13 June 2004
The New York Times, June 13, 2004
By JAMES BAMFORD
James Bamford is the author, most recently, of "A Pretext for War: 9/11, Iraq, and the Abuse of America's Intelligence Agencies."
Assessing, cultivating and recruiting spies has long been a key job of Central Intelligence Agency officers. But now it is the C.I.A. officers themselves who are being assessed, cultivated and recruited sometimes right out of the agency's cafeteria. In what is leading to a critical spy drain, private companies are aggressively seeking highly trained employees of our espionage agencies to fill government contracts.
With the resignation of George Tenet as director of central intelligence and the final hearings of the 9/11 commission this week, the stage is set for the first major restructuring of the intelligence community in decades. While there has been much discussion of moving agencies and creating an "intelligence czar," the privatization of our spies has been largely overlooked.
The C.I.A. is awash in money as a result of post-9/11 budget increases. But because of the general uncertainty over the future, it faces a long delay before it can recruit, train and develop a new generation of spies and analysts. So for now it is building up its staff by turning to the "intelligence-industrial complex."
These corporations range from Fortune 500 giants like Booz Allen Hamilton and Northrop Grumman to small companies made up almost entirely of former senior C.I.A. officers, like the Abraxas Corporation in McLean, Va. For example, one Abraxas expert, Mary Nayak, formerly ran the Directorate of Intelligence's South Asia group; now she's been hired as a consultant to the C.I.A.'s review group on 9/11.
Private contractors are taking over jobs once reserved for highly trained agency employees: regional desk officers who control clandestine operations around the world; watch officers at the 24-hour crisis center; analysts who sift through reams of intelligence data; counterintelligence officers who oversee clandestine meetings between agency officers and their recruited spies; and reports officers who act as liaisons between officers in the field and analysts back at headquarters.
While there is nothing inherently wrong with the intelligence community working closely with private industry, there is the potential for trouble unless the union is closely monitored. Because the issue is hidden under the C.I.A.'s heavy layers of secrecy, it is impossible for even Congress to get accurate figures on just how much money and how many people are involved. But many experts inside and outside the agency feel that we are talking about hundreds of millions of dollars and thousands of contractors.
As was made clear by the Abu Ghraib prison scandal, involving private contractors in sensitive intelligence operations can lead to disaster. And the potential for disaster only grows when not just the agents on the ground, but their supervisors and controllers back at headquarters too, are working for some private company.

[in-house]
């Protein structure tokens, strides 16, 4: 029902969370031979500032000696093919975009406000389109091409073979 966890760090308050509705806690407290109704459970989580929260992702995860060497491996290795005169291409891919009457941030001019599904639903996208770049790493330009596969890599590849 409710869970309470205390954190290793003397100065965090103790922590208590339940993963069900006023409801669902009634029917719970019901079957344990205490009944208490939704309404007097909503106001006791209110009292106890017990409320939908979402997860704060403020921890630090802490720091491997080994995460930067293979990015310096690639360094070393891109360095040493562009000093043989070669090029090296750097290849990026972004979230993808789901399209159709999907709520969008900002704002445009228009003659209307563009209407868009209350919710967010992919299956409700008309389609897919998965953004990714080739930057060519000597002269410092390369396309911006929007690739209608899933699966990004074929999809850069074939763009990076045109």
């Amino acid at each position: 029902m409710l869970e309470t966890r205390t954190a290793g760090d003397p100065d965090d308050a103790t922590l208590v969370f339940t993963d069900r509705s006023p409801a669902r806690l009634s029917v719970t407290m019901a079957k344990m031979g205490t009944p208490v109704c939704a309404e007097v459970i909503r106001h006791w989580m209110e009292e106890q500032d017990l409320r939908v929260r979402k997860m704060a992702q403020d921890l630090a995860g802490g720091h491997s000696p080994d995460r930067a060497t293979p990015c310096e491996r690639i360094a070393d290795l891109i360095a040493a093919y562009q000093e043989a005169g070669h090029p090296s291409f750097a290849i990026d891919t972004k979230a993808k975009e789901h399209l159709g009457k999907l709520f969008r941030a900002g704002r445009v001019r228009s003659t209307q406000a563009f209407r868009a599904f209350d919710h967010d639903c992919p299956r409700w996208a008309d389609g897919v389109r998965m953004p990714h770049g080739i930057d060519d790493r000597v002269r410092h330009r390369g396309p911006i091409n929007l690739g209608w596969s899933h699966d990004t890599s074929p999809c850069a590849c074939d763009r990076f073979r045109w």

Another problem has been an increased cost to taxpayers. Desperate to fill their contracts, the companies frequently offer to double a federal employee's salary. Because the recruiters have security clearances, they often make their recruiting pitches at the C.I.A.'s headquarters in Langley, Va. And many of those who do sign on end up going right back to their old office only now working for a private company. Thus, after spending millions of dollars training people to be clandestine officers, taxpayers are having to pay them twice as much to return as rent-a-spies.
"The money is incredible," one agency veteran, who handled spies overseas for years, told me. "I doubled my salary to go out and come back in and continue doing what I was doing."
But some of these former officers warned me that their talents are being wasted on unsophisticated tasks, and that because of the slap-dash nature of the rush to expand, the quality of intelligence produced has become questionable. "The problem is these jobs are mindless," one officer-turned-contractor with decades of Middle East experience told me. "So we're all just sitting there looking at each other, and we're making a ridiculous amount of money."
Another former agency employee told me that he was among a group of contractors assigned to analyze e-mail messages on computer hard drives snatched by operatives in Iraq, Afghanistan and other countries. "A lot of it was in Arabic and none of us spoke Arabic just a little problem," he said. "None of us really knew what we were doing and we had management who didn't know what they were doing either."
As the United States gets more deeply involved in the war on terrorism and the war in Iraq, there will be a corresponding increase in private spies. This isn't all bad: by marrying well-trained federal employees with innovative contractors working in a less structured role, perhaps we can find more effective ways of tackling old problems.
But better oversight is critical. If Congress doesn't even know whom the C.I.A. is hiring, how can anyone ensure that what they are doing (and how much they are being paid) is acceptable? As we decide how to remake our intelligence services, we need to find the right balance between the people who make the cloaks and daggers and the people who wear them.